This project won the 2013 Architizer A+ Jury Award in the Student Designed category. See the full list of winners here.
While New York City currently outlaws the rather harmless practice of beekeeping, urban beehives are abuzz in Buffalo, New York. Hoping to give a new home to a colony of bees living in an abandoned office building in the city, a group of students from the University of Buffalo developed the imaginative project Elevator B.
Providing a safe, suitable habitat for the colony was central to the tower's design, and as diligent students, the team planned ahead of time. According to team member Courtney Creenan, "We did a lot of research to study how bee colonies build their hives, what are their ideal living conditions, what are their natural predators and how they protect themselves."
The resulting design includes perforated stainless steel panels to protect the hive and its visitors from the wind, and allow for both solar gain and shading. A hexagonal cypress box houses the bees, and features a laminated glass bottom so that visitors can view the inner workings of the hive. This "beecab" not only separates visits from the colony, but also provides the bees with warmth and protection.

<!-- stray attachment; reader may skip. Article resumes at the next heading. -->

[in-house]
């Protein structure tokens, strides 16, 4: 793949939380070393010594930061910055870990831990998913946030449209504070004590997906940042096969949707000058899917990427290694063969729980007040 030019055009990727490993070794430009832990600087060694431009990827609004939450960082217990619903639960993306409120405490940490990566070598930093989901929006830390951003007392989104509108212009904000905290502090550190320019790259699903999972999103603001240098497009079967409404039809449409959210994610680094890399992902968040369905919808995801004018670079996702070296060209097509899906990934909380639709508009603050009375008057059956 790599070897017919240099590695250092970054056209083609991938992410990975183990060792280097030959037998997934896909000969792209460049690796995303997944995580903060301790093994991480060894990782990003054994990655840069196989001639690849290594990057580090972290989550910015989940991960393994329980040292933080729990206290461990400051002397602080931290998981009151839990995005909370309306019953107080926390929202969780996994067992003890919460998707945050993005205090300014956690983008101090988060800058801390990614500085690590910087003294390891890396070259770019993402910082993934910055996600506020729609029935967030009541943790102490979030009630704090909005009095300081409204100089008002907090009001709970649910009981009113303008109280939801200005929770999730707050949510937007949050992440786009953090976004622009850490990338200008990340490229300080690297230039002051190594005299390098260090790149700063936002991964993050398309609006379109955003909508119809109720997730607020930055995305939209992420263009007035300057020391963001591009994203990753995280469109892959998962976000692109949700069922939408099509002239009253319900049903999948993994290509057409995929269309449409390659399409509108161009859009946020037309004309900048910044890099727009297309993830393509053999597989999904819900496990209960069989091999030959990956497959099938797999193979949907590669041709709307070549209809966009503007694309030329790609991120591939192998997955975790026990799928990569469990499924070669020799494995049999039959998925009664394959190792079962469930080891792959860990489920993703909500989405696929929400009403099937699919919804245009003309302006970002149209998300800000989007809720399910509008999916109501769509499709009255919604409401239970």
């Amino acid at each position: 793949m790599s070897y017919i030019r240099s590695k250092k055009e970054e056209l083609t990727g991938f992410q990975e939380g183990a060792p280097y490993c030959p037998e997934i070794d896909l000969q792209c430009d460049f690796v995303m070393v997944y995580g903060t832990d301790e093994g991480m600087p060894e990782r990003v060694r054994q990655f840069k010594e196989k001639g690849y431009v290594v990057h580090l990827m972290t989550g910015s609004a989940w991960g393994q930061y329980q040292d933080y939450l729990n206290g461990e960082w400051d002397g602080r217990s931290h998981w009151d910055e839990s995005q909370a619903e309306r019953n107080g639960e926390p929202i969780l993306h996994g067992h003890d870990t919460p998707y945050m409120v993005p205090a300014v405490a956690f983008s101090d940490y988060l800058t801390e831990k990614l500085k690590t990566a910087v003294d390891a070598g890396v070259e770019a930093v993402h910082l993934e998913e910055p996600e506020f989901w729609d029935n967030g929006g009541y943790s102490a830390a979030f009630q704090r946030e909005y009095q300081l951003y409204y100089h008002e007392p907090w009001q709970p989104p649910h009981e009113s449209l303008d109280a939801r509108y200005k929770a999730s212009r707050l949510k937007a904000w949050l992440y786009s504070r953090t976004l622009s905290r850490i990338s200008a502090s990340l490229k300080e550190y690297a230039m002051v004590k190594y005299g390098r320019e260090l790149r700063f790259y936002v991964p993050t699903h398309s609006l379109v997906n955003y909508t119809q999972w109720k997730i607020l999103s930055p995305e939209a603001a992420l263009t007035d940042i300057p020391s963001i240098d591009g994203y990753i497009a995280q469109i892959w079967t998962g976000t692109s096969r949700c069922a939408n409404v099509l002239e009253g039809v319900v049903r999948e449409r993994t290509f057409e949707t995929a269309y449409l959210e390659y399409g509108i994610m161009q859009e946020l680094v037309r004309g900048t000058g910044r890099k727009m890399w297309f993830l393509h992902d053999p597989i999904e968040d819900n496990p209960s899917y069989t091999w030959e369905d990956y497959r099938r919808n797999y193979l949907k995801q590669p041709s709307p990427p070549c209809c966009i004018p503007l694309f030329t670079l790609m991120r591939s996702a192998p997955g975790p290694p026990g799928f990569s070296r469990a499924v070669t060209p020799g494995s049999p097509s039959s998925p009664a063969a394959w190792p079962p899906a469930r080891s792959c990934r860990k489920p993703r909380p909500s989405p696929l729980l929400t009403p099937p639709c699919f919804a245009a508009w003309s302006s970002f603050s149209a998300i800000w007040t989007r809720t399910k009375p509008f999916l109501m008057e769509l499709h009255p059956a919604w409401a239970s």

Since its completion in June 2012, Elevator B has received significant public attention, and was made possible by community support. A local fabricator provided a helping hand to develop an inspiring project that has helped spur the re-imaging of a derelict site. From its inception, the project was imbued with a progressive outlook, as Creenan adds,"[Elevator B] is evidence that design can have a large impact." The innovative design of Elevator B is as refreshing as the team's spirit.
Elevator B was designed, fabricated, and installed in the spring of 2012 by Courtney Creenan, Kyle Mastalinski, Daniel Nead, Scott Selin, and Lisa Stern while students at the University at Buffalo School of Architecture and Planning.